"It would be in Australia's interests to act now because, as the situation worsened, it would be called on to respond to more emergencies in the region," Mr Hewett told the Sydney Morning Herald.

With only months to go until the crucial UN negotiations in Copenhagen in December, Australia needed to show Pacific leaders it was willing to do its fair share to address one of the most pressing challenges in the region, he said.

"People are already leaving their homes because of climate change, with projections that 75 million people in the Asia-Pacific region will be forced to relocate by 2050 if climate change continues unabated. Not all will have the option of relocating within their own country, so it's vital that the Australian Government starts working with Pacific governments to plan for this now."

Pacific leaders will raise the issue of climate change with Kevin Rudd, the Australian prime minister, at the Pacific Islands Forum on Aug 4.
© Copyright of Telegraph Media Group Limited 2009


Published on Thursday, December 10, 2009 by The Guardian/UK
Vulnerable Nations at Copenhagen Summit Reject 2C Target
Alliance of Small Island States say any deal that allows temperatures to rise by more than 1.5C is 'not negotiable'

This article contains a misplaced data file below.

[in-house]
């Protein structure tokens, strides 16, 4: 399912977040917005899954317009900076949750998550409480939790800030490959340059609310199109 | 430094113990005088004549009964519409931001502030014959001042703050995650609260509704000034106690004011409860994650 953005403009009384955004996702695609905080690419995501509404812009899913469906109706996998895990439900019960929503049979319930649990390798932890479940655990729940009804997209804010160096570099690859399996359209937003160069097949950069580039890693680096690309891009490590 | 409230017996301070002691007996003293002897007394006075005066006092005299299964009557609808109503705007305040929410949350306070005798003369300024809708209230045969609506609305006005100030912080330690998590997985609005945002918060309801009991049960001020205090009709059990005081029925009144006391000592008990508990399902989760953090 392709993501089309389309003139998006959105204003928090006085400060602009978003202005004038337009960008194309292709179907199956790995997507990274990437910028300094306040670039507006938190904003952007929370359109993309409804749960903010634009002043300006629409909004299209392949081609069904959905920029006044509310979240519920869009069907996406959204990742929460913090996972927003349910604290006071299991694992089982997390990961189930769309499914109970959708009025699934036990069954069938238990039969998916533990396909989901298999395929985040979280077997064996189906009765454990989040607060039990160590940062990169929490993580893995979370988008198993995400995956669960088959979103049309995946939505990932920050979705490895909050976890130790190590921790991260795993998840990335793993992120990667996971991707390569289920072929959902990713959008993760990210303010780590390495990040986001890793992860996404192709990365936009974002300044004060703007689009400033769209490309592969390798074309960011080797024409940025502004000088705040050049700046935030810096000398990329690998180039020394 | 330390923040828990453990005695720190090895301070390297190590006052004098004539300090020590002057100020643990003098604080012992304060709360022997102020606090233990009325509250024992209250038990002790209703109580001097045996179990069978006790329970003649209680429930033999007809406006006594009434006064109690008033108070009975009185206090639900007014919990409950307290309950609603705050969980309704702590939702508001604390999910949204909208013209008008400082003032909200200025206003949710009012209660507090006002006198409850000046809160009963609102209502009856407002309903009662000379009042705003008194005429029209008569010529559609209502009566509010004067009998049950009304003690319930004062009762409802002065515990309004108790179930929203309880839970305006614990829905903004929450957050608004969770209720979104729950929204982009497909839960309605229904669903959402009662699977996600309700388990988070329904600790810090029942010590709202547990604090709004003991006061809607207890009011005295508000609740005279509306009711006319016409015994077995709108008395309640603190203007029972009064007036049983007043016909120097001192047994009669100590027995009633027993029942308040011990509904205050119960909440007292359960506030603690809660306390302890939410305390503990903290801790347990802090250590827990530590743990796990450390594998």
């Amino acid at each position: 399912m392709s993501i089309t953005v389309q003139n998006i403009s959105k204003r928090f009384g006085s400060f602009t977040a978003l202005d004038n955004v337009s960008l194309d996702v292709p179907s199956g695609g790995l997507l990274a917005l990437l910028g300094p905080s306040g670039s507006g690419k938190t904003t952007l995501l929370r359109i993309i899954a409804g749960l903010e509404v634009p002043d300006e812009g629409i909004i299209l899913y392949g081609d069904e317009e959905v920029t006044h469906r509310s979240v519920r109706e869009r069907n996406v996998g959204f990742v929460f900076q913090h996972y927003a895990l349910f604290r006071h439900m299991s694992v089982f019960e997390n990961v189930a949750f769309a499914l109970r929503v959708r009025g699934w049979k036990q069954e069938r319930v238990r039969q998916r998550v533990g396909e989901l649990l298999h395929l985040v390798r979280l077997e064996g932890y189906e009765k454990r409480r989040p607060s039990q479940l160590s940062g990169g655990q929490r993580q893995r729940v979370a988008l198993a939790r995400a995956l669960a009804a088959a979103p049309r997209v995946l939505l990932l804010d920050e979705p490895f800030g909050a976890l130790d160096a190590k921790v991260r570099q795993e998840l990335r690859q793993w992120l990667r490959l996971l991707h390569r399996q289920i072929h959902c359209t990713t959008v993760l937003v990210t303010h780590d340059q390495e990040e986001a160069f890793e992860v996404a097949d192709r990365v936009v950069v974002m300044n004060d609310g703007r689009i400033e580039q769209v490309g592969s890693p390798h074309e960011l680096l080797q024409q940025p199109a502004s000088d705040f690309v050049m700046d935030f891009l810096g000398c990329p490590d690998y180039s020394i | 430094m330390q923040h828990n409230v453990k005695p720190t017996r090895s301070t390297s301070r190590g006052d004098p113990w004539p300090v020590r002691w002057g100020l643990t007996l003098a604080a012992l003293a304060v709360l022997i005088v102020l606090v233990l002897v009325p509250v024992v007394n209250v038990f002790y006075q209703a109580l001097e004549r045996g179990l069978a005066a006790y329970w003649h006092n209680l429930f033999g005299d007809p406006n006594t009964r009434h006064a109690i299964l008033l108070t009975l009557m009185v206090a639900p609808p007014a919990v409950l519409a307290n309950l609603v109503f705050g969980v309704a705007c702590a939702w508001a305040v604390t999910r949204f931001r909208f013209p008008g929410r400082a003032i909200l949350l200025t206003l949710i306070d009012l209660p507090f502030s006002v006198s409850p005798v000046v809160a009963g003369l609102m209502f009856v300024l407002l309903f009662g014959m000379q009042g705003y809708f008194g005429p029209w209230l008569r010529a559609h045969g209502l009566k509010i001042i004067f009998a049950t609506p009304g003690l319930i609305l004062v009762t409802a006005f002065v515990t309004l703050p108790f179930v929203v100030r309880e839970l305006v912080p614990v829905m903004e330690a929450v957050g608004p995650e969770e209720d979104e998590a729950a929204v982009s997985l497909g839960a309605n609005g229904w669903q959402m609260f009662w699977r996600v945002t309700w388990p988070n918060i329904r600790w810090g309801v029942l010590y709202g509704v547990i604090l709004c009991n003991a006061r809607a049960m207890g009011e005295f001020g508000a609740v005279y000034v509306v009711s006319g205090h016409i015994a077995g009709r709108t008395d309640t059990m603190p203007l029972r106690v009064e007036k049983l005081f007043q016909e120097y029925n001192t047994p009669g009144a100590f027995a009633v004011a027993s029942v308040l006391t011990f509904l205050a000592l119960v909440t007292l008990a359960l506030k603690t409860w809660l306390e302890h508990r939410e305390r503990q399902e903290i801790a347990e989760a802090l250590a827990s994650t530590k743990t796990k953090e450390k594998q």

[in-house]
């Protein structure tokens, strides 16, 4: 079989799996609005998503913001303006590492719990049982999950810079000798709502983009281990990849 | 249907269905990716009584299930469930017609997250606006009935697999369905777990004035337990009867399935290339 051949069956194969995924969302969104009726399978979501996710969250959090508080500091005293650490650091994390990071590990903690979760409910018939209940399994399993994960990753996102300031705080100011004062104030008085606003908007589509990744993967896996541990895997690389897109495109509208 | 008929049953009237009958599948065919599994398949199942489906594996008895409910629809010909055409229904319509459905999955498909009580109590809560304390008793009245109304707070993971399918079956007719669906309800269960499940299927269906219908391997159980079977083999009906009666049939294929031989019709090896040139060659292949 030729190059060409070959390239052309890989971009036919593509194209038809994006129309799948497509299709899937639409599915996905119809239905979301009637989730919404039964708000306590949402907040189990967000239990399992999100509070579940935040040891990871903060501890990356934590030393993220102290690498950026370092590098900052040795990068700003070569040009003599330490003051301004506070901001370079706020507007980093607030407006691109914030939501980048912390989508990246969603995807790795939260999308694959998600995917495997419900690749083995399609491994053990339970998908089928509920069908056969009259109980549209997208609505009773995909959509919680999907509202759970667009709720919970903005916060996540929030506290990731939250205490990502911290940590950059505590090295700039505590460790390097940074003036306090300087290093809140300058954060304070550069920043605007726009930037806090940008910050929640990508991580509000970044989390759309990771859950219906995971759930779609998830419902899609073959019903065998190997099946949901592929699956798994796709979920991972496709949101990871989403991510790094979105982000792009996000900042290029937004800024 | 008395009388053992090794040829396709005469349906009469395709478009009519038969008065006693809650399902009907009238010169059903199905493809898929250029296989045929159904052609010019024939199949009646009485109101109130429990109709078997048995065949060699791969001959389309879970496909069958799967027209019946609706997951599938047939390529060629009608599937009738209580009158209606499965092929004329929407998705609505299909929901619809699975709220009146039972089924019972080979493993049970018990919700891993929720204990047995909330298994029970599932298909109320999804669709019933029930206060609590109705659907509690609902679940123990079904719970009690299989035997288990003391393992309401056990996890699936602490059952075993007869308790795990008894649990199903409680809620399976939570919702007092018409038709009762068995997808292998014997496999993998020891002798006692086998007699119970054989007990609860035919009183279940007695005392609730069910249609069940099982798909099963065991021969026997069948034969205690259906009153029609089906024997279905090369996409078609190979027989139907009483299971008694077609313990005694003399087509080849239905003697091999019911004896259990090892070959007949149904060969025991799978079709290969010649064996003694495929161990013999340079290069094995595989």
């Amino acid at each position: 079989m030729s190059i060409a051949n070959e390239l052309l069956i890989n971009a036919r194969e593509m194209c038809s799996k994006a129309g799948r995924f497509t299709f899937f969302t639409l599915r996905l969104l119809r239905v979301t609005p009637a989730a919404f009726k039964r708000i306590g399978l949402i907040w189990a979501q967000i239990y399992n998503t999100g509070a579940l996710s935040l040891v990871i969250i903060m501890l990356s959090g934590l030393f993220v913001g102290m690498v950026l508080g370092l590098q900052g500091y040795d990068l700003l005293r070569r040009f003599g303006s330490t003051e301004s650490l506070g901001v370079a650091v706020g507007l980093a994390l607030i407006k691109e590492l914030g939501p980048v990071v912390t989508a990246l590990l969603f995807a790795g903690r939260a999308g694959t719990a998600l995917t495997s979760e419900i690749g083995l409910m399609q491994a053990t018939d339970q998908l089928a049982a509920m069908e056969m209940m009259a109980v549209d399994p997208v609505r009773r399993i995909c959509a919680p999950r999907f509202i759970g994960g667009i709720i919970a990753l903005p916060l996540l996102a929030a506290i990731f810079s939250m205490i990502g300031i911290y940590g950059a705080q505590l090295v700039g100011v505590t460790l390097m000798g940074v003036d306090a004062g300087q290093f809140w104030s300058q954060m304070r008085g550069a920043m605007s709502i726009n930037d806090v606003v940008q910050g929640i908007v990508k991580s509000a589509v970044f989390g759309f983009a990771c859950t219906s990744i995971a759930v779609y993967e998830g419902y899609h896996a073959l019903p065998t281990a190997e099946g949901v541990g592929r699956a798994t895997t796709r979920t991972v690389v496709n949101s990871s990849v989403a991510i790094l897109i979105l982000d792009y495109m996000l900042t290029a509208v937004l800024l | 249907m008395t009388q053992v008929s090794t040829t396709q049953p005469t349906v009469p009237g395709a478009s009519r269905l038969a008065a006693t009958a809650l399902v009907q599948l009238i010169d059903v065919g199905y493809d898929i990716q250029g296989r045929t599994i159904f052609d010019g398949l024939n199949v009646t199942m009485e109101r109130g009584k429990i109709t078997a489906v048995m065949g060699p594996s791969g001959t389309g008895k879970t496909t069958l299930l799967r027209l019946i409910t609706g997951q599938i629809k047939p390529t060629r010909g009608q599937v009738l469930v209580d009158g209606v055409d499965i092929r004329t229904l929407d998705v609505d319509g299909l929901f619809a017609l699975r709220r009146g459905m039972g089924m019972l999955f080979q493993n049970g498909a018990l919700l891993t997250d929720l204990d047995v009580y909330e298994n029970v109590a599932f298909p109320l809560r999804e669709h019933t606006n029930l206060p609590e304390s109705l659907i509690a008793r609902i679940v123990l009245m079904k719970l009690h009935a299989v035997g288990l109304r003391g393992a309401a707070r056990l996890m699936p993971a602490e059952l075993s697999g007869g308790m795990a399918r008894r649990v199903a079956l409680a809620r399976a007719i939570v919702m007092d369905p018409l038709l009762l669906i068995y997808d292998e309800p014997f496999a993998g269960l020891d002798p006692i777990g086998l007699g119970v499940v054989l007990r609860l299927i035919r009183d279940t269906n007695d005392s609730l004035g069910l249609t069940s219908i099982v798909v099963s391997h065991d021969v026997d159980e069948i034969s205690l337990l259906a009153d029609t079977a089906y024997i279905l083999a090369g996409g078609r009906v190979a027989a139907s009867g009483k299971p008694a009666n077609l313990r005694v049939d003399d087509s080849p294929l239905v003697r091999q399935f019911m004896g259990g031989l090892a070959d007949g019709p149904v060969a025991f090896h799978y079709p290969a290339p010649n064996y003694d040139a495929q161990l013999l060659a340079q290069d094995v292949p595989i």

by John Vidal in Copenhagen

More than half the world's countries say they are determined not to sign up to any deal that allows temperatures to rise by more than 1.5C - as opposed to 2C, which the major economies would prefer.
But any agreement to reach that target would require massive and rapid cuts in greenhouse gas emissions combined with removal of CO2 in the atmosphere. An extra 0.5C drop in temperatures would require vastly deeper cuts in carbon dioxide and up to $10.5 trillion (£6.5tr) extra in energy-related investment by 2030, according to the International Energy Agency.
Holding temperatures to an increase of 1.5C compared to preindustrial levels would mean stabilising carbon concentrations in the atmosphere at roughly 350 parts per million (ppm), down from a present 387ppm. No technology currently exists to feasibly remove CO2 from the atmosphere on a large scale.